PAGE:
• The AFM is a leading tool for imaging, measuring, and manipulating materials with atomic resolution — on the order of fractions of a nanometer — by scanning (“touching” and “feeling”) its surface with an extremely fine needle (the diameter of the tip is about 5 nanometers) on the surface. Previously it couldn’t have been used with neurons and other living cells without damaging the sample, and it’s too slow.
  • The new device images without any sign of cellular damage, it’s optimized for fast scanning (seconds per image) to capture dynamic events in living cells, and has a spatial resolution up to 100 times better than a standard light microscope. In particular, this study demonstrates the capability to track structural dynamics and remodeling of the cell surface.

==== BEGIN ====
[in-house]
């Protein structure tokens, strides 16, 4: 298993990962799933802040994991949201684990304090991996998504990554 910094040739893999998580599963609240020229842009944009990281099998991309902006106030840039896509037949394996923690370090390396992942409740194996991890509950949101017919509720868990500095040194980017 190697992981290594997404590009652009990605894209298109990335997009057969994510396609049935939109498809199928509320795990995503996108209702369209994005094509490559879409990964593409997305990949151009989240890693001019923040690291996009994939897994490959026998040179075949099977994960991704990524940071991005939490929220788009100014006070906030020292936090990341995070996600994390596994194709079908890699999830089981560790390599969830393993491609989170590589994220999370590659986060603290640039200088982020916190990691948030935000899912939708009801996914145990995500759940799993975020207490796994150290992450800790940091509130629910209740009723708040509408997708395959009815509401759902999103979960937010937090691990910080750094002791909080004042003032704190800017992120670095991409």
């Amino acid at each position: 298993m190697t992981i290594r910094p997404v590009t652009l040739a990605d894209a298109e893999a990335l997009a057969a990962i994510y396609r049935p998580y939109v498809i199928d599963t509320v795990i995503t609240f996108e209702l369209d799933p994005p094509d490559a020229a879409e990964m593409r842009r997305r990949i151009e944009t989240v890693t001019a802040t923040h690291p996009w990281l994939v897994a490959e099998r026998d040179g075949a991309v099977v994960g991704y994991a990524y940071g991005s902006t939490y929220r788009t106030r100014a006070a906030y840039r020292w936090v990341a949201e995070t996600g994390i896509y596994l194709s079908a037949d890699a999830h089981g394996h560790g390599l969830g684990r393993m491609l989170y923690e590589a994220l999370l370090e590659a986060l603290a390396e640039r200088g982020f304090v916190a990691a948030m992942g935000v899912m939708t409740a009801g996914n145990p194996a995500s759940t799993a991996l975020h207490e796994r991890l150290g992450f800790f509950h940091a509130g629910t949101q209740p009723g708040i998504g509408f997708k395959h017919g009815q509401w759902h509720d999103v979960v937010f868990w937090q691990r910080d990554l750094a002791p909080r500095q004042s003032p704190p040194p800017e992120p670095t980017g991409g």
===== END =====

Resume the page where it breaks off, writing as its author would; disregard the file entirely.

• Researchers hope to visualize the morphology of synapses at nanometer resolution and in real time in the near future. Since morphology changes of synapses underlie synaptic plasticity and our learning and memory, this will provide us with many new insights into mechanisms of how neurons store information in their morphology, how it changes synaptic strength, and ultimately how it creates new memory.

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